A small New Hampshire coffee producer that operates out of a barn has prevailed in a trademark infringement case brought by Starbucks over a blend called “Charbucks.” “We're just a mom-and-pop little roastery,” said Annie Clark, who owns Black Bear Micro Roastery in Tuftonboro with her husband, Jim. They were sued in 2001 in federal district court in New York by Starbucks, which alleged Black Bear's use of the name “Charbucks” infringed, blurred and tarnished its famous trademarks. Starbucks appealed to the 2nd U.S. Court Circuit Court of Appeals when Black Bear prevailed in district court. The appeals court agreed with the district court, saying Starbucks didn't prove its case. Charbucks, introduced in 1997, is Black Bear's darkest roast coffee. Seattle-based Starbucks respects but disagrees with the court's decision, company spokesman Zack Hutson said.
Production to stop at overseas Koppers plant
Pittsburgh-based Koppers Holdings Inc. has decided to stop manufacturing coal tar and petroleum products at its Uithoorn, Netherlands, plant, and plans to close it by July 1. No jobs will be lost in the Pittsburgh region, said Christina Evans, a Koppers spokeswoman. Koppers declined to say how many jobs would be lost or its reasons for ending its coal tar and petroleum products manufacturing.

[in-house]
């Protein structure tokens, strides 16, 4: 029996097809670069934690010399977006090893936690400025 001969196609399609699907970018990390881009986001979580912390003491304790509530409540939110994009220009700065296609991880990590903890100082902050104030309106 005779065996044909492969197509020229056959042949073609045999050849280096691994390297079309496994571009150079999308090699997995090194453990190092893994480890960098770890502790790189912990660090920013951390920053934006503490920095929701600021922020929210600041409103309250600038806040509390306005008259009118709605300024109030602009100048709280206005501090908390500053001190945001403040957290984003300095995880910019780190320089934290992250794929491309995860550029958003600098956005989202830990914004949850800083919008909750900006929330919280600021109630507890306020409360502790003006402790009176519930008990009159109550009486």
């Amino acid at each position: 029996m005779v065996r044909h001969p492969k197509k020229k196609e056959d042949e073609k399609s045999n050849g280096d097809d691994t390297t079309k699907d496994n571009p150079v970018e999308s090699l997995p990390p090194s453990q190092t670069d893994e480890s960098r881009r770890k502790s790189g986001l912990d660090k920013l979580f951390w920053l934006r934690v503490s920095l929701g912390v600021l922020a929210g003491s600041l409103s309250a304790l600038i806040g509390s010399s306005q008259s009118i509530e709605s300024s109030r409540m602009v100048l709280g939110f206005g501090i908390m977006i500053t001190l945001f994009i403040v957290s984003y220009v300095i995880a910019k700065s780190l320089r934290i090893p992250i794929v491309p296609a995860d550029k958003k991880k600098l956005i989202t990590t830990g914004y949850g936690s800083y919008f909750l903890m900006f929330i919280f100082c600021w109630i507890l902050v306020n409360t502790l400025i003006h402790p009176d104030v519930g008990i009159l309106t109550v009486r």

Other business news
• Consol Energy Inc. said Randall M. “Randy” Albert, chief operating officer of its gas division, will retire after 34 years with the company. Albert was named COO of the gas division in 2010 when Dominion Resource's oil and gas assets were acquired, and he led the development of company's Marcellus shale program. Consol is conducting a national search for a replacement.
• Genco Inc., O'Hara, hired Stephen A. “Andy” Smith as president of its consumer and industrial logistics business on Monday. Smith has about 24 years of leadership experience in the distribution and logistics industry. Genco is a privately owned logistics, transportation and warehousing company with annual sales of $1.5 billion. Jim Polacheck, who held Smith's position, was promoted to vice chairman of Genco.